Raul Rothblatt met Mama Joy in 2014 while protesting the use of eminent domain in the Atlantic Yards development. He visited 227 Duffield many times and confirms evidence of “connections between the buildings that had been filled in a century earlier.” An 1885 map produced by the civil engineer William Perris also indicates links beneath the Duffield Street homes. “It’s not that unusual to have buildings that were connected,” Rothblatt notes. However, locating written evidence for the tunnel’s use has proved elusive. As Historic Districts Council Executive Director Simeon Bankoff notes, “To my recollection, nobody ever conclusively proved that the house served as a station on the Underground Railroad.”

The environmental review phase of Downtown Brooklyn Rezoning began in 2003. As Bankoff observes, it is during this phase of analysis that “people really start getting agitated.” EDC hired the firm AKRF to prepare the Draft Environmental Impact Statement, according to Village Views, Volume X, No. 1. A subsequent 2006 article by Village Views editors Christabel Gough, Ron Kopnicki, and Matt McGhee, published by the Cityscape Foundation and the Society for the Architecture of the City, details the Duffield Street residents’ fight against the use of eminent domain. Chatel and her neighbors testified during the public hearings for the Environmental Impact Study, insisting that their historic houses should be spared given the oral history connecting them to the Underground Railroad.

Underground Railroad Connection Debated

The fight over the environmental review led to further study of the block. The New York City Council requested a “supplemental study of the Duffield Street houses and their association with the Underground Railroad,” according to Village Views editors. EDC once again hired AKRF to conduct this study consisting of peer reviews and oral histories. Some of the homeowners interviewed for the study described the process as “rushed and manipulative,” the article states. AKRF determined that “no documentable association” to the Underground Railroad was found at 227 Duffield Street or the neighboring buildings, adding “the potential existence of tunnels under the buildings and any corroborating artifacts could not be ascertained without further testing.” Opponents of the conclusion of the AKRF study stressed how unlikely it would have been for anyone taking part in the Underground Railroad to document their dangerous and secretive involvement. “After the passage of the Fugitive Slave Act of 1850, participating in Underground Railroad activities was illegal, so no one kept records,” Bankoff explained. By way of comparison, Bankoff referred to the status of the HopperGibbons House in Chelsea, the only documented Underground Railroad stop in Manhattan. A letter written by a friend of the Gibbons, Joseph Hodges Choate, provided verification of the property’s Underground Railroad roots because Choate mentions meeting an escaped slave at the Gibbons home.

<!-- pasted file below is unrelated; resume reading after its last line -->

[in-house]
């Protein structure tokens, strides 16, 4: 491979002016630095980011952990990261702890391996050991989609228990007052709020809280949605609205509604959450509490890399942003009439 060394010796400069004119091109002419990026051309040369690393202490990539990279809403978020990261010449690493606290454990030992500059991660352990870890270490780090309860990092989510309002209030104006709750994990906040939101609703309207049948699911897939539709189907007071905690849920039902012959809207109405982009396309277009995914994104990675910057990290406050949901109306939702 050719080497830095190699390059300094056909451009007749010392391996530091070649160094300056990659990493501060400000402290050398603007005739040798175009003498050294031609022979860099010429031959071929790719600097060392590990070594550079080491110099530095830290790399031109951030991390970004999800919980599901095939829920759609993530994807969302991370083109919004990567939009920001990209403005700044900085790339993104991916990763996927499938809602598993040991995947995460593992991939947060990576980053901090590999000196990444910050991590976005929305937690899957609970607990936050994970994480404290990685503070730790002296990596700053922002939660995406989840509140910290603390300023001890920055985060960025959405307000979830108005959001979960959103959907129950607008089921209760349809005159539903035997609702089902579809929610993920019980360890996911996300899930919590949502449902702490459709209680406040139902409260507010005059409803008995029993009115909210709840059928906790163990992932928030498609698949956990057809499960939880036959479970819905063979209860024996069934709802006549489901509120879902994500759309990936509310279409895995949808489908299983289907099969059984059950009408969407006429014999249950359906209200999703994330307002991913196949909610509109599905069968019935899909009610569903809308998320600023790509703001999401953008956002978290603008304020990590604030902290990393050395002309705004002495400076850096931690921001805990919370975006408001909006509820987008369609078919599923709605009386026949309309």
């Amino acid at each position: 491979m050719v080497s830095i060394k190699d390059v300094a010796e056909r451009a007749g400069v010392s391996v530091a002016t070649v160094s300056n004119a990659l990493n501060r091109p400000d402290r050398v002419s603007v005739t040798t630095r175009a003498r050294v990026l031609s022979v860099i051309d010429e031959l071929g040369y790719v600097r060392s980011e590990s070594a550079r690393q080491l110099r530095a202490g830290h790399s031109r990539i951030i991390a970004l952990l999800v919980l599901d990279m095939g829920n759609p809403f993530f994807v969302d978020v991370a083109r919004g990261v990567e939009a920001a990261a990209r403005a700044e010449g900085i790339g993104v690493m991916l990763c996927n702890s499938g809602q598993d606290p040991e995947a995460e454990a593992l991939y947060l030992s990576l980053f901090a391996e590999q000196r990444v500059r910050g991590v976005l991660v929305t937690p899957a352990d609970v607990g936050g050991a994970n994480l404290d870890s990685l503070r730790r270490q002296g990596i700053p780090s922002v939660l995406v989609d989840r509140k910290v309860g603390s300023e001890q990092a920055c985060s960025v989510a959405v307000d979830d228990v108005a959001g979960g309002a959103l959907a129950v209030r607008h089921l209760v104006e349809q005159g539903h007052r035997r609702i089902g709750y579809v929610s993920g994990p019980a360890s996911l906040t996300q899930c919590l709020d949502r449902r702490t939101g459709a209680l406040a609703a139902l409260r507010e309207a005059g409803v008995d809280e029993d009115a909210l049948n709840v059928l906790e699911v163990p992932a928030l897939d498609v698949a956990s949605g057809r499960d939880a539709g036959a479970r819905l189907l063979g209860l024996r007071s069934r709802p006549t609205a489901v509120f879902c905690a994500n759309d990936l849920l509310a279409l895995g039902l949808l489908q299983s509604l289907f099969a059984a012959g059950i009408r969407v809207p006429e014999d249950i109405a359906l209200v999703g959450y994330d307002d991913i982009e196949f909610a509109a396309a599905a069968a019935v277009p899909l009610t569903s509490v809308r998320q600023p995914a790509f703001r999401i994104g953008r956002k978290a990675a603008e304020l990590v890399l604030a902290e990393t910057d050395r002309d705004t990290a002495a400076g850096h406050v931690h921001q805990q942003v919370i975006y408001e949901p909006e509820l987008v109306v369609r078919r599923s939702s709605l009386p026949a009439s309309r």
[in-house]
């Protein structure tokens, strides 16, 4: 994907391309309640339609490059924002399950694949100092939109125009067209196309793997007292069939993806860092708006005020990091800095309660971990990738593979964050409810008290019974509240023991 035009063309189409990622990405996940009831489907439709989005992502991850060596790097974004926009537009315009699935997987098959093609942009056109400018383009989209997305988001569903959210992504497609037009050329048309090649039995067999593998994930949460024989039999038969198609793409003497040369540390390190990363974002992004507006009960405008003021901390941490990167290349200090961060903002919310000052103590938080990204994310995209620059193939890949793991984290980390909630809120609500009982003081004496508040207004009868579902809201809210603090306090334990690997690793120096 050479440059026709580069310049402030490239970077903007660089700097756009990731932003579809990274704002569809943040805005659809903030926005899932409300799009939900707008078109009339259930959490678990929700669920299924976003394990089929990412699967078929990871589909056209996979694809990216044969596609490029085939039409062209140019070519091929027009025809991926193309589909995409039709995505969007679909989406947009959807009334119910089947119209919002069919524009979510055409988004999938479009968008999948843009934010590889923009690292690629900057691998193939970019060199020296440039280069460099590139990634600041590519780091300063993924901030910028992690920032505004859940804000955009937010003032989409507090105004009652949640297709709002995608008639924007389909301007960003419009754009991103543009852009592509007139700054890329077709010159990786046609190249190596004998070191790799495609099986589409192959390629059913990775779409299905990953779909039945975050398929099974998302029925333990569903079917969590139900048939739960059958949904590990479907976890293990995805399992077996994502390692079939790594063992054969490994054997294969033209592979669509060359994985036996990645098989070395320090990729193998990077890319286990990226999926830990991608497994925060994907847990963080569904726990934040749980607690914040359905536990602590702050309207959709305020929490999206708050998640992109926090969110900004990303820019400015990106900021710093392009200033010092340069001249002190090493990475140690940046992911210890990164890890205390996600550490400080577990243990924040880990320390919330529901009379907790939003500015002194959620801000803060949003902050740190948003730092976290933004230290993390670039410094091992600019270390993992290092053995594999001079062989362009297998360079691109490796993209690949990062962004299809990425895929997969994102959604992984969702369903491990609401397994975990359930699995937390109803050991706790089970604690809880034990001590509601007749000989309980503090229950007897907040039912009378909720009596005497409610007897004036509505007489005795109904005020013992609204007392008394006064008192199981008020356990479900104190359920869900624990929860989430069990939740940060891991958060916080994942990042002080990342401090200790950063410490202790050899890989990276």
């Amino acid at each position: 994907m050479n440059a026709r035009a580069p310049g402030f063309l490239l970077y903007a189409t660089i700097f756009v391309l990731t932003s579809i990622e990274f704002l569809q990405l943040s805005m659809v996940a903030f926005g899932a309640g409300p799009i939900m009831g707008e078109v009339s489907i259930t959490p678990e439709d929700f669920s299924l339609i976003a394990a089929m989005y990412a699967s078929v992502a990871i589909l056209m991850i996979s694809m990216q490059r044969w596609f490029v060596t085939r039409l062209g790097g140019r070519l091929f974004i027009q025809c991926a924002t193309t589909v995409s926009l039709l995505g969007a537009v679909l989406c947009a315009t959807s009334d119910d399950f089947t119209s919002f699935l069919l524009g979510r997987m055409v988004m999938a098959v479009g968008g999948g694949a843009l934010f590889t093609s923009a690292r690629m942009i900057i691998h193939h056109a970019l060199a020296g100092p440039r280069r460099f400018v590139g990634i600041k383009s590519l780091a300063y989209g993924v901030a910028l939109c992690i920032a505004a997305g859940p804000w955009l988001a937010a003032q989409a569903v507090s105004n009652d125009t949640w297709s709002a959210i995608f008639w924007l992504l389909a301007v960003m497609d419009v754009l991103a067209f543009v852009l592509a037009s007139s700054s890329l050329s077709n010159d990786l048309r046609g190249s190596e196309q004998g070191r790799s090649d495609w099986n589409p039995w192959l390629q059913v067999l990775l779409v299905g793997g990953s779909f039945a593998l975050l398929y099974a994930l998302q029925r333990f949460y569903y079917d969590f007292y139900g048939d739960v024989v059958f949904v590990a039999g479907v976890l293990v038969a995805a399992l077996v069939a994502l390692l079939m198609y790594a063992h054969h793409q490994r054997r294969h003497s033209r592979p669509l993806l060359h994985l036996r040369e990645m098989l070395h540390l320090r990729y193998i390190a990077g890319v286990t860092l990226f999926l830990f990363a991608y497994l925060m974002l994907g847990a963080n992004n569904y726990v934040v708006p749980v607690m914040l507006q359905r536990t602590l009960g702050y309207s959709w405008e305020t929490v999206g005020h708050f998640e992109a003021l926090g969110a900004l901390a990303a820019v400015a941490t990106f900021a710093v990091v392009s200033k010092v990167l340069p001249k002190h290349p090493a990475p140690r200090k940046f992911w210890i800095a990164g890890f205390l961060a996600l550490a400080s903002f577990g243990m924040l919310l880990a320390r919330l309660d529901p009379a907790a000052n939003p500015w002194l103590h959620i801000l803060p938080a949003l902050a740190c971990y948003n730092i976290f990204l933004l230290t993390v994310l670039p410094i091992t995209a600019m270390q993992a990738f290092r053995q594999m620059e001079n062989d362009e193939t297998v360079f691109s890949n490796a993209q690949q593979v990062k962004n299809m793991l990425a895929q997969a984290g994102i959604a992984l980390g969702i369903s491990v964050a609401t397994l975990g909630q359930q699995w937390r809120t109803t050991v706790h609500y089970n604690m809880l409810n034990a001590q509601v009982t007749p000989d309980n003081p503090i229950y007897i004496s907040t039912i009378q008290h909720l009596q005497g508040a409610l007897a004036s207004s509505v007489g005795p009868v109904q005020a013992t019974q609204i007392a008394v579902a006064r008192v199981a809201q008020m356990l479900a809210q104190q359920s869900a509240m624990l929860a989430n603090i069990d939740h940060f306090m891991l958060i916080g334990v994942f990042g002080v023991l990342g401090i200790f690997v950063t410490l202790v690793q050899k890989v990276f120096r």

In spite of the fact that the AKRF concluded that there was not sufficient evidence of any Underground Railroad activity to save the Duffield Street properties, several of the peer reviewers believed the site to be an important one that should be saved, according to Rothblatt. Dr. Judith Wellman, a historian specializing in the Underground Railroad, stated that the AKRF findings “suggest a clear possibility” that the Truesdells “may have been involved in the Underground Railroad.”

Mama Joy’s Civic Fight

Joy Chatel did not back down. She organized rallies and several events at 227 Duffield to bring attention to the fight. “We did so much,” Rothblatt remembers. “We had Hakeem Jeffries and Tish James speaking in the backyard.” (Letitia James is now New York Attorney General; in 2004, she was a newly elected member of the City Council.) Other elected officials joined the fight along with numerous organizations such as the Four Borough Neighborhood Preservation Alliance, of which Chatel was a member, the HDC, and the New York Landmarks Conservancy to pressure LPC Chair Robert Tierney to landmark 227, 231, and 233 Duffield Street. In 2007, Tierney suggested memorializing the Duffield block with a plaque instead. A separate bid to save 227 Duffield also fell through that same year when historian Richard Hourahan’s application to add the house to the National Register was rejected. Chatel and FUREE (Families United for Racial and Economic Equality) ultimately filed a lawsuit against the City in 2007. Represented by South Brooklyn Legal Services, the plaintiffs accused the City of not thoroughly investigating the history of the Duffield Street homes and omitting key information from the AKRF study.

All was not lost, however. In November, the City settled with Chatel and FUREE and agreed to exclude 227 Duffield from its development plans, but Mama Joy’s neighbors were not so fortunate. Their homes were eventually razed. As Rothblatt notes, “[The City] didn’t have to destroy all these buildings. It was heart-wrenching to see what they did.” Just previously, in September, the City Council passed a bill co-sponsored by Letitia James co-naming Duffield Street, between Willoughby and Fulton Streets, “Abolitionist Place.” After saving 227 Duffield from demolition, Chatel and a small team, including Rothblatt, attempted to maintain the building as a museum. “We tried to keep it going, but we didn’t really have a good [organizational] structure,” Rothblatt recalls. Chatel’s health also began to decline, and she died in January 2014 at the age of 67.